Congratulations to ISQOLS members, M. Joseph Sirgy, Richard J. Estes, El-Sayed El-Aswad, Don R. Rahtz, on the publication of their new book:
"Combatting Jihadist Terrorism through Nation Building: A Quality-of-Life Perspective"
Islam is the world’s fastest growing religion and its societies are among the most influential worldwide. But that has been case for more than 5,000 years given that the ancient peoples of the countries of the MENA region and, in recent centuries, following the death of the prophet in 632 of the Common Era. What became known as “Arabs” in recent centuries were and are peoples who all share with the rest of the world the beauty of their literature, poetry, song, and dance, the beauty of the Koran which builds on religious beliefs and written sacred texts, extraordinary artwork, and architecture, and the lingering puzzlements of the Giza plateau which shares the three great pyramids and likely the much older Sphinx among other architectural feats that have not been uncovered. Arab scientists also gave us the “0” digit that has proven to be so essential to modern mathematics, unparalleled advances in science and technology, a higher quality of paper, and, most important for the purposes of this book, a spirit of tolerance for persons of other religious and cultural background.
This volume traces an anomaly in the Arab/Islamic communities, that of intolerance, violence, and even terrorism. But all four authors have sought to weave together a coherent history and explanation of the small number of radical Islamists who engage in violence not only in their societies but in those of larger MENA region as well and the world. We believe we have succeeded in achieving our original intention in putting together this book within both a historical and contemporary content. All four authors believe that this monograph fills a major gap in the contemporary literature concerning the drivers of violence within and between Islamic communities and other nations. We hope that readers will agree with us on this important accomplishment (along with the rich array of references that also are found throughout the volume).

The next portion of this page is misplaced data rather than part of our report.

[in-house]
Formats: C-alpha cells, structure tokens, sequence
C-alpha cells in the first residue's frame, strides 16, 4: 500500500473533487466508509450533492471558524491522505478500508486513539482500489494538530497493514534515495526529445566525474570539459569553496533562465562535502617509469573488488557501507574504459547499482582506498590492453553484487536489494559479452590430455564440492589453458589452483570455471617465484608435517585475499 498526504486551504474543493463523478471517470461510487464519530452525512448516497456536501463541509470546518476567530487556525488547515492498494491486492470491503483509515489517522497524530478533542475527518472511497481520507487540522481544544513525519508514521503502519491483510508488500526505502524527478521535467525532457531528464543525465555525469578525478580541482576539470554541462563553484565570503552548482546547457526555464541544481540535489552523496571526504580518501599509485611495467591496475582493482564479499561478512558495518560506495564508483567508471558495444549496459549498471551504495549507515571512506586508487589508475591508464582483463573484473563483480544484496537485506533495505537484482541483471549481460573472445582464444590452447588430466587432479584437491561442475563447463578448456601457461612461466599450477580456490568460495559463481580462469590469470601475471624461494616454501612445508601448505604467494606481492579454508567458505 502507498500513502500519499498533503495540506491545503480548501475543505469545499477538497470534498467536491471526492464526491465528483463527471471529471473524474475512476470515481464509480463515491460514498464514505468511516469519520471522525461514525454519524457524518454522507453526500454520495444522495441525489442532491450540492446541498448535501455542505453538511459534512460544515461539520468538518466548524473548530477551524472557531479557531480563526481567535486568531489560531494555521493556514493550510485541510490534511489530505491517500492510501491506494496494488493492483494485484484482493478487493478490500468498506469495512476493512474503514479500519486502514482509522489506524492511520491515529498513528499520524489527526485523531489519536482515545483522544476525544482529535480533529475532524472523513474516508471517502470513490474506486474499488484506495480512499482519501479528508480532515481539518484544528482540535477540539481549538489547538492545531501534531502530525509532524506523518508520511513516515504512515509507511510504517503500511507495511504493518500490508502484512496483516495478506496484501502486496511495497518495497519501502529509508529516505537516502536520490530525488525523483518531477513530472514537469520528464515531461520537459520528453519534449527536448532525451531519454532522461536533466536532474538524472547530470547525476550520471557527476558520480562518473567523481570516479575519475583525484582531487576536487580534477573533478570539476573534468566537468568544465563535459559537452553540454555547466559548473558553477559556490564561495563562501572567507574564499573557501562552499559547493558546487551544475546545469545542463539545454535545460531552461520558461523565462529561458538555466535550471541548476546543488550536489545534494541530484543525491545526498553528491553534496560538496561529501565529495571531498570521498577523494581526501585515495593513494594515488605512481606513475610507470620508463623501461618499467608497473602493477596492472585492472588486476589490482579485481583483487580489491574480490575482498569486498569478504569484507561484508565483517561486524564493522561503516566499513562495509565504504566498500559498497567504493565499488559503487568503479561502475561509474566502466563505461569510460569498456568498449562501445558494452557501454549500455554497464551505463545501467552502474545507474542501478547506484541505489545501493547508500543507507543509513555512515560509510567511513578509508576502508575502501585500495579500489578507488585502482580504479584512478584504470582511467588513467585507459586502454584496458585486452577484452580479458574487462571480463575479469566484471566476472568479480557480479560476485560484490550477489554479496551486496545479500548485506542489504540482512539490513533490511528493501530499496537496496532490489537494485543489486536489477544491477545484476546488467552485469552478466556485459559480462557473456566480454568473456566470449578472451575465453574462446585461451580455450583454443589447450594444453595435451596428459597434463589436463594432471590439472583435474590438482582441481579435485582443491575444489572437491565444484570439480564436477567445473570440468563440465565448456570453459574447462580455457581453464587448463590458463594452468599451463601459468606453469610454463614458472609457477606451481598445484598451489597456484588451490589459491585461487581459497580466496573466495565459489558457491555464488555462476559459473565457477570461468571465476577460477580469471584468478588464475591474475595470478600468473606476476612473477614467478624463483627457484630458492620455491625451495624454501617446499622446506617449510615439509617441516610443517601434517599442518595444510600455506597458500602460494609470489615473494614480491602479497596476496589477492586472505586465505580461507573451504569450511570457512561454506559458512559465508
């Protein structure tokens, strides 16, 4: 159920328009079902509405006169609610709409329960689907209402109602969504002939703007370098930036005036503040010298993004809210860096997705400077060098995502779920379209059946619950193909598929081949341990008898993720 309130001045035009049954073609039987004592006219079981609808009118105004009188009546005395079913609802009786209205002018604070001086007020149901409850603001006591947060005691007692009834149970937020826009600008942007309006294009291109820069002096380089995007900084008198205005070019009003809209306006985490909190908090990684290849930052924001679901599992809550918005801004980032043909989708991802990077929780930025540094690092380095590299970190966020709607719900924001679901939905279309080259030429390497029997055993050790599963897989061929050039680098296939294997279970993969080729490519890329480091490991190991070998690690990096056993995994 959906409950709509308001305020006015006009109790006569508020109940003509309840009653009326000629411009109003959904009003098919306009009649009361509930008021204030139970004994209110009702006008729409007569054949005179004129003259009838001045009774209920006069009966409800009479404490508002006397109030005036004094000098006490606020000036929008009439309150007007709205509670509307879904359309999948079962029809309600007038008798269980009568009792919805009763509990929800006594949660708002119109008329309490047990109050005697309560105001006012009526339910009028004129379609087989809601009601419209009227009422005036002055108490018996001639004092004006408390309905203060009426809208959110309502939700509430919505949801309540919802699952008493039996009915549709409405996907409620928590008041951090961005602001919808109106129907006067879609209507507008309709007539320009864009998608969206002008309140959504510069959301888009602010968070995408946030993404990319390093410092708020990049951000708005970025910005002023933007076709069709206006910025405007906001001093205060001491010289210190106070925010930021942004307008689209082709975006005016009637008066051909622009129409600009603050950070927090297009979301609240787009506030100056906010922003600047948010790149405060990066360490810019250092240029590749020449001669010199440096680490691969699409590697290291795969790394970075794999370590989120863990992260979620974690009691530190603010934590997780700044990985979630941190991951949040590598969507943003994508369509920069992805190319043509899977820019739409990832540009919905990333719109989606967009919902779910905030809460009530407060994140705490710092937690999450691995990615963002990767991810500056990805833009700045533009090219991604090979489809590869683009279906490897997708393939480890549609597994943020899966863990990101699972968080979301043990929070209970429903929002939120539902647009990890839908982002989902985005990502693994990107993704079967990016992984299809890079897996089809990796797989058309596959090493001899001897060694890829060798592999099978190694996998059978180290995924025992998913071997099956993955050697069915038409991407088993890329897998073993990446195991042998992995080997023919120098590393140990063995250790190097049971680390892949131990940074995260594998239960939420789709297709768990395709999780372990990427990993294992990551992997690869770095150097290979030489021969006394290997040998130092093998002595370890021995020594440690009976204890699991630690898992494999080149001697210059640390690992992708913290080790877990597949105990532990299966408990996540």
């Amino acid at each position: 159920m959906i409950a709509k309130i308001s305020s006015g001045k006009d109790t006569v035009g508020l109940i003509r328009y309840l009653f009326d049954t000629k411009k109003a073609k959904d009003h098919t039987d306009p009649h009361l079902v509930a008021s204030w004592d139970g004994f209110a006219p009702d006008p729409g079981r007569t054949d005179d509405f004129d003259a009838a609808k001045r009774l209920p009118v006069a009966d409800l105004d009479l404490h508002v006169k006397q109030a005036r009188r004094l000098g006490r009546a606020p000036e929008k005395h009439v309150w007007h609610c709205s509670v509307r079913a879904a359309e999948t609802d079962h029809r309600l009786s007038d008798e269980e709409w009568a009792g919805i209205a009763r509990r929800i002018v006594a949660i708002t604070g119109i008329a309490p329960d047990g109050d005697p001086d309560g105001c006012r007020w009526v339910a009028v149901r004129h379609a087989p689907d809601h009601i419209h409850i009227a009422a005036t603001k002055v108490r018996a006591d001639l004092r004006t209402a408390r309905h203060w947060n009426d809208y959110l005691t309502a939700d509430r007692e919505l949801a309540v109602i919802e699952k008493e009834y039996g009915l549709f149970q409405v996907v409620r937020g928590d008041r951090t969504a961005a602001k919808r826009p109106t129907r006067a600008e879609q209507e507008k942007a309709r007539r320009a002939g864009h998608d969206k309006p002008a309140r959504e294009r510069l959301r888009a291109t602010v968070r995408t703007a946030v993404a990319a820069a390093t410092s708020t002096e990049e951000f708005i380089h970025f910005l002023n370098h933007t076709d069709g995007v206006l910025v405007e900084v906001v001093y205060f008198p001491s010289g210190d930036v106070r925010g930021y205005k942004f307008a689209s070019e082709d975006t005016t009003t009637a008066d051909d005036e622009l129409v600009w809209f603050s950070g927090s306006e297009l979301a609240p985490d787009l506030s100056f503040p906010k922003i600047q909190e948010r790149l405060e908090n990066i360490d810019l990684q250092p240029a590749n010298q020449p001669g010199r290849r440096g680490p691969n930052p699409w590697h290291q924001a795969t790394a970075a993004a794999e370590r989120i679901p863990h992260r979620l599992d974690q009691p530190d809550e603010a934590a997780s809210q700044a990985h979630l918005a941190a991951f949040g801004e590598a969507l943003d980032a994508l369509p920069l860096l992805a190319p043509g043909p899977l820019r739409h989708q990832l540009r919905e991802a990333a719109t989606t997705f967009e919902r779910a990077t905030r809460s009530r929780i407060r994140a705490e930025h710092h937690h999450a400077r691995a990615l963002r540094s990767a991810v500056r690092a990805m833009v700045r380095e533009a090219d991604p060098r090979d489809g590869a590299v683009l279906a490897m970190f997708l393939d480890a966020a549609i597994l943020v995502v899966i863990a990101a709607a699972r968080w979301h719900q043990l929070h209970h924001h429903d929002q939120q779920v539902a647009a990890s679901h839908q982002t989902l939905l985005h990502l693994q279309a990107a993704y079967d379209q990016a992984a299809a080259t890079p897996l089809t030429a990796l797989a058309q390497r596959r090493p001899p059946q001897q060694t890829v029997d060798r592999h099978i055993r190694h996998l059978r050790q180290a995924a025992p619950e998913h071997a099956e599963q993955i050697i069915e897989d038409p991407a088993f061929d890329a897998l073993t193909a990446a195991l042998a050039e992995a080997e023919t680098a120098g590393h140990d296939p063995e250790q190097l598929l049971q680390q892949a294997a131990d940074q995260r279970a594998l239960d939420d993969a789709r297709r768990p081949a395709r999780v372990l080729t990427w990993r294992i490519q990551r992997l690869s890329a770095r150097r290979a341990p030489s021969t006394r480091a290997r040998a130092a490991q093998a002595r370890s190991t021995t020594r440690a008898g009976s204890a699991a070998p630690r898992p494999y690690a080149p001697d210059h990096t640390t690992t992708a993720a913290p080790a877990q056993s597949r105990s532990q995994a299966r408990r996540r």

The Book’s Organization
Though theoretically-based in its conception an organization the volume is, nonetheless written in a style and language that is easily accessible the educated reader. In all, the book is divided into eight chapters, each of which is history and extended contemporary references for use by educators in incorporating the most important part of the monograph’s conferences into relevant international and comparative contentment on the theory, research, and quality of life intervention in various regions of the world with a special focus on the 411 million people living in the highly diverse nationals of North Africa and West Asia—the Middle East or MENA region of the world.